Objective: To investigate the impact of patient age at symptom onset on radiographic joint damage at study entry, and on subsequent progression of damage in a cohort of patients with early seropositive rheumatoid arthritis (RA).
Methods: We studied 186 patients with RA of <15 months' duration. All patients had active disease and had not received disease-modifying antirheumatic drugs. At study entry and during followup, total Sharp scores (TSS), RA-associated joint space narrowing (RA-JSN), and erosions were determined on hand and foot radiographs. Baseline radiographs were also scored for osteoarthritis (OA)-related JSN (OA-JSN) and osteophytes. Older patients (>55 years) and younger patients (</=55 years) were compared by t-test, Mann-Whitney U test, chi-square, or Fisher's exact test. Multiple linear regression models were also constructed.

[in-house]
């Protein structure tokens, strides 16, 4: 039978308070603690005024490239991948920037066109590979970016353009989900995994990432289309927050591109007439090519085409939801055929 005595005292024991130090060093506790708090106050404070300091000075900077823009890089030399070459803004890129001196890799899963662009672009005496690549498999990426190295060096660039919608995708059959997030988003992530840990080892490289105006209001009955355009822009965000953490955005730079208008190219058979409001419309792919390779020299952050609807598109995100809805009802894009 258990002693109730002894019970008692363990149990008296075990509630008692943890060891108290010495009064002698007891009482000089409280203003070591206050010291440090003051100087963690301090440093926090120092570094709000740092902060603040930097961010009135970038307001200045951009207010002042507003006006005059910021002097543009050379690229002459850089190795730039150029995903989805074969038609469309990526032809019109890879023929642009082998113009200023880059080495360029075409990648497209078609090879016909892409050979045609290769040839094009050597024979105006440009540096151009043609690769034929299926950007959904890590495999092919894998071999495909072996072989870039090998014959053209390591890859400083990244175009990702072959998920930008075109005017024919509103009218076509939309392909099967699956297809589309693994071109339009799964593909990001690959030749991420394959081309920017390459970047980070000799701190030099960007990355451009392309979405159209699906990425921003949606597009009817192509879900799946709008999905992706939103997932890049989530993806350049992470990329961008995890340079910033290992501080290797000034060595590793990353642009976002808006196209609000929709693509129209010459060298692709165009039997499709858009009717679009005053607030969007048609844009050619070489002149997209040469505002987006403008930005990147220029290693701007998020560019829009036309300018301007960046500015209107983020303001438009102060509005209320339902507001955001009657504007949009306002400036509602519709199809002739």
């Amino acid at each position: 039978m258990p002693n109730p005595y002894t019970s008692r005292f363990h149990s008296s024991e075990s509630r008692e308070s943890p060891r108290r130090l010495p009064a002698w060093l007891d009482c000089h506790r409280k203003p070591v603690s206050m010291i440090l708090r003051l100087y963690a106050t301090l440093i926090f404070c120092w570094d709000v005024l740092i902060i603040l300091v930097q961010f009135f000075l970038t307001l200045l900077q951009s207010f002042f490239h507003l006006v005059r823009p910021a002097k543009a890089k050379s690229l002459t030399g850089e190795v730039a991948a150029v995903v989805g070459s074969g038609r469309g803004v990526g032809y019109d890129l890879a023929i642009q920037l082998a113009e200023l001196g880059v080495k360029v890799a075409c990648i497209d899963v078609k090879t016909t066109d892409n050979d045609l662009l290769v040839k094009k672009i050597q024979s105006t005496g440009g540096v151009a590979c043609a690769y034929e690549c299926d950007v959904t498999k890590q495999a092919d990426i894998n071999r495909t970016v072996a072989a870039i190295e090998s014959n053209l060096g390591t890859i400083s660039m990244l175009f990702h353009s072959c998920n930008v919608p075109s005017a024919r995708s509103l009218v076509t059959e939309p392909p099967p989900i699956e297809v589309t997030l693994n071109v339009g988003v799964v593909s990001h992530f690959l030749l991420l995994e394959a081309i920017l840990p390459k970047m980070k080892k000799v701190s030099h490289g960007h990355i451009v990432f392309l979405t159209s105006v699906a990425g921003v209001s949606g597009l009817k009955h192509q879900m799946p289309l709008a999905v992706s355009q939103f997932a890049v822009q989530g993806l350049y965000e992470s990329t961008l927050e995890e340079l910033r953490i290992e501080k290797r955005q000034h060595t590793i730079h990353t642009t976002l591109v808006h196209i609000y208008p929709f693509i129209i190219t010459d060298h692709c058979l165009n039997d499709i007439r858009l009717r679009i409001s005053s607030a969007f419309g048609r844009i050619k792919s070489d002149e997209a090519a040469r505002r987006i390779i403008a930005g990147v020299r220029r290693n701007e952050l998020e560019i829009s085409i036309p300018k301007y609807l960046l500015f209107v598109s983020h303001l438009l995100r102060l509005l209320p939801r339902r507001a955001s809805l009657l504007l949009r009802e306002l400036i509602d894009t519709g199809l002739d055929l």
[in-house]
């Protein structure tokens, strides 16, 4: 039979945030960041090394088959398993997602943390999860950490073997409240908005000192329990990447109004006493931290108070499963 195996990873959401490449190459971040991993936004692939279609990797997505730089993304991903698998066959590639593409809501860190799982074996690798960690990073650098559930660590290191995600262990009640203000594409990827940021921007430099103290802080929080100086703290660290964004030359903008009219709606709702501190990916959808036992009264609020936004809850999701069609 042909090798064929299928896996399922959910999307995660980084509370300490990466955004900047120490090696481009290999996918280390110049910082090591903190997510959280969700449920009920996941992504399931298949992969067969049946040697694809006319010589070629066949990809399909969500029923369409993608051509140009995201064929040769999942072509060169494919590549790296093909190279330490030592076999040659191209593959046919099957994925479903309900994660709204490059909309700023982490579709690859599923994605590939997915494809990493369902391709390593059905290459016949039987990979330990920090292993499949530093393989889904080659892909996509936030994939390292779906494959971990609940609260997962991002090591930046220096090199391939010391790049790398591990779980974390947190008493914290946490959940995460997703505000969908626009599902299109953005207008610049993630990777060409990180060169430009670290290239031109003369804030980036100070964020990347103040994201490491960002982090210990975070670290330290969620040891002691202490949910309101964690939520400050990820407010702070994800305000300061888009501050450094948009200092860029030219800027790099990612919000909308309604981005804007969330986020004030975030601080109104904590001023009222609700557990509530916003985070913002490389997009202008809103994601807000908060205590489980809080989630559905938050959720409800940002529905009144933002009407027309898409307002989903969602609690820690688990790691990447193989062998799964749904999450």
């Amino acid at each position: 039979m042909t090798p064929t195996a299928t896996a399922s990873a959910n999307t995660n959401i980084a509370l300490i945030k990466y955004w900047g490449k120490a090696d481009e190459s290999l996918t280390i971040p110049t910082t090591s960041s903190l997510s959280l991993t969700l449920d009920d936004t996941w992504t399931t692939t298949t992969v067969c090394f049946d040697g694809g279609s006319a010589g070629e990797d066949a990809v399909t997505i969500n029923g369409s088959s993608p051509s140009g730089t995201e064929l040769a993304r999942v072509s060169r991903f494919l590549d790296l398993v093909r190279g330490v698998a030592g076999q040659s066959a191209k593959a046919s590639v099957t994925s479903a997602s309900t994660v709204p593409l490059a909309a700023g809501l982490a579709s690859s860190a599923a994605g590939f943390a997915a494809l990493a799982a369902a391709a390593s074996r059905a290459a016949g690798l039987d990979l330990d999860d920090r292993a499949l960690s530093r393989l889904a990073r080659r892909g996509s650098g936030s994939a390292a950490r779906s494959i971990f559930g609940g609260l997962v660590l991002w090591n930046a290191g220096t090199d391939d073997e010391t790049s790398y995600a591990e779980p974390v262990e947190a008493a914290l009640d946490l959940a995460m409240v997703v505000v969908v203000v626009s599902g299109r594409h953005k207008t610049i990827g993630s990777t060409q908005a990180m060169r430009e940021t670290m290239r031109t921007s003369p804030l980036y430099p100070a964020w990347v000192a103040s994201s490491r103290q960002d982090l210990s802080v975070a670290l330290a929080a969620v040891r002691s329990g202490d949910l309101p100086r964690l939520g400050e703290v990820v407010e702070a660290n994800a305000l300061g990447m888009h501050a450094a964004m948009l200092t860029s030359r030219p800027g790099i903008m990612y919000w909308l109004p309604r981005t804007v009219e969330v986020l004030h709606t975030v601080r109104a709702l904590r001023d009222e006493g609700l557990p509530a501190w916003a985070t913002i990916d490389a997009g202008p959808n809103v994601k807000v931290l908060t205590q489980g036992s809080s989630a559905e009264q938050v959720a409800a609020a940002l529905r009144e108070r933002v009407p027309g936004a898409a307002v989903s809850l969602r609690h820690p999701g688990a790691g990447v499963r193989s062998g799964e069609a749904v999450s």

Results: The older group (n = 74) had a higher baseline total Sharp score (median 6.21) compared with the younger group (n = 112) (median 2.33) (P = 0.0002). This was mainly due to a higher baseline JSN score in the older group (median 3.96 versus 1.08) and not to differences in erosion score (median 0.91 versus 0.70). Disease activity and duration of RA symptoms were similar in the 2 groups, as were progression rates of the TSS, JSN score, and erosion score. At baseline, 26% of patients had osteophytes, with a prevalence of 13% in the younger age group and 50% in the older group. The presence of OA-JSN was highly correlated with the presence of osteophytes (r = 0.72). Also, increased age and RA-JSN were associated with increased severity of osteophytes and OA-JSN at baseline. Multiple linear regression analysis showed that both age and hand osteophytes contributed to the increase in baseline RA-JSN score and TSS, but not to erosion score.
Conclusion: In a cohort of patients with early RA, an increase in the baseline RA-JSN score and TSS can be accounted for in part by the presence of hand OA.